12.50 – Lunch

14.00 – 15:50 – Third Session

  • Anna Rajavuori (University of Helsinki): Performing socialist in the Parliament: class and authority in the early 20th century Finland’s representative politics.#
  • Ivan Sablin (University of Heidelberg): When Subalterns Speak: Performing Class and Ethnicity in the Russian State Duma, 1906–1917.#
  • Karen Lauwers (University of Helsinki): The relevance of histories of extra-parliamentary representation and informal political communication (France, 19th-20th centuries).

15.50 – Coffee break

16:00 – 17:00 – Keynote Speech

  • Henk Te Velde – University of Leiden

17:00 – 17:30 – Concluding remarks

  • Josephine Hoegaerts – University of Helsinki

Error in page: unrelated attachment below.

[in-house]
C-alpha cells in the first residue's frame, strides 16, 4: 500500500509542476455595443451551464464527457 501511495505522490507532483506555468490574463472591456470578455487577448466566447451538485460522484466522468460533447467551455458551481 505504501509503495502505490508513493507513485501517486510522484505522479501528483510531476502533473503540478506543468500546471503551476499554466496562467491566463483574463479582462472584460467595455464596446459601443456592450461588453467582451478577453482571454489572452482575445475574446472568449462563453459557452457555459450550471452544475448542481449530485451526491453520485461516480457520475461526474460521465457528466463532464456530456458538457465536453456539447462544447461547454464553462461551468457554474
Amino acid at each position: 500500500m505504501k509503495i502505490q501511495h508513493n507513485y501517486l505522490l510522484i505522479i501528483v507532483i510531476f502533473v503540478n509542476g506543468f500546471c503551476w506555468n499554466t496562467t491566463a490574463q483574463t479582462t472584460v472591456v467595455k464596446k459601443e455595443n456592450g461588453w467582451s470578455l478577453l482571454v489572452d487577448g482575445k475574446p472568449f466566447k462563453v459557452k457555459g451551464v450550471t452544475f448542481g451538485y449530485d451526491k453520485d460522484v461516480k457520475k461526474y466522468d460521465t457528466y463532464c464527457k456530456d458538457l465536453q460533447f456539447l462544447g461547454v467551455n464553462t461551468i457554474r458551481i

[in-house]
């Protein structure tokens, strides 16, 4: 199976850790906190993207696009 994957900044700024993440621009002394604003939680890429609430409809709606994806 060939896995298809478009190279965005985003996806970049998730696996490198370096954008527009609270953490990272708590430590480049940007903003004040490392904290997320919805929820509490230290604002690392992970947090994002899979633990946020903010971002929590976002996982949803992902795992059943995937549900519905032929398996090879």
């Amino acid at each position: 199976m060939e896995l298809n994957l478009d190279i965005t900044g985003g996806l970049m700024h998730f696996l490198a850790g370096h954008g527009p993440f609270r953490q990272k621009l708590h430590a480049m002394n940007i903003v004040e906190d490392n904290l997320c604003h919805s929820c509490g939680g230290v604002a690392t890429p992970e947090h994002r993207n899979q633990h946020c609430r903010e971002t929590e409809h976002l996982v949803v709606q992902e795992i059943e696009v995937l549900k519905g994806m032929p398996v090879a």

4250I’m glad to announce that my article

Die Stimme des Volkes und sein Schweigen: die Kommunikationsrevolution von 1848/49 zwischen Erwartung und Erfahrung

[The People’s Voice and Its Silence: The Communications Revolution of 1848 between Expectation and Experience]

has been published in the 59th volume of the Archiv für Sozialgeschichte, a special issue under the title “Changing the World Revolutions in History”.

Preliminary drafts of the contributions were discussed at a workshop held in Berlin in October 2018 (call for papers), before they were prepared for the publication now available from J. W. Dietz Verlag.


My contribution discusses the 1848 German revolution as a ‘communications revolution’. Whereas earlier research had understood this concept mainly in terms of the infrastructural contexts of revolutionary developments, I argue that it can be fruitfully applied to the specific contemporary understanding of what the revolution was and what it aimed to achieve.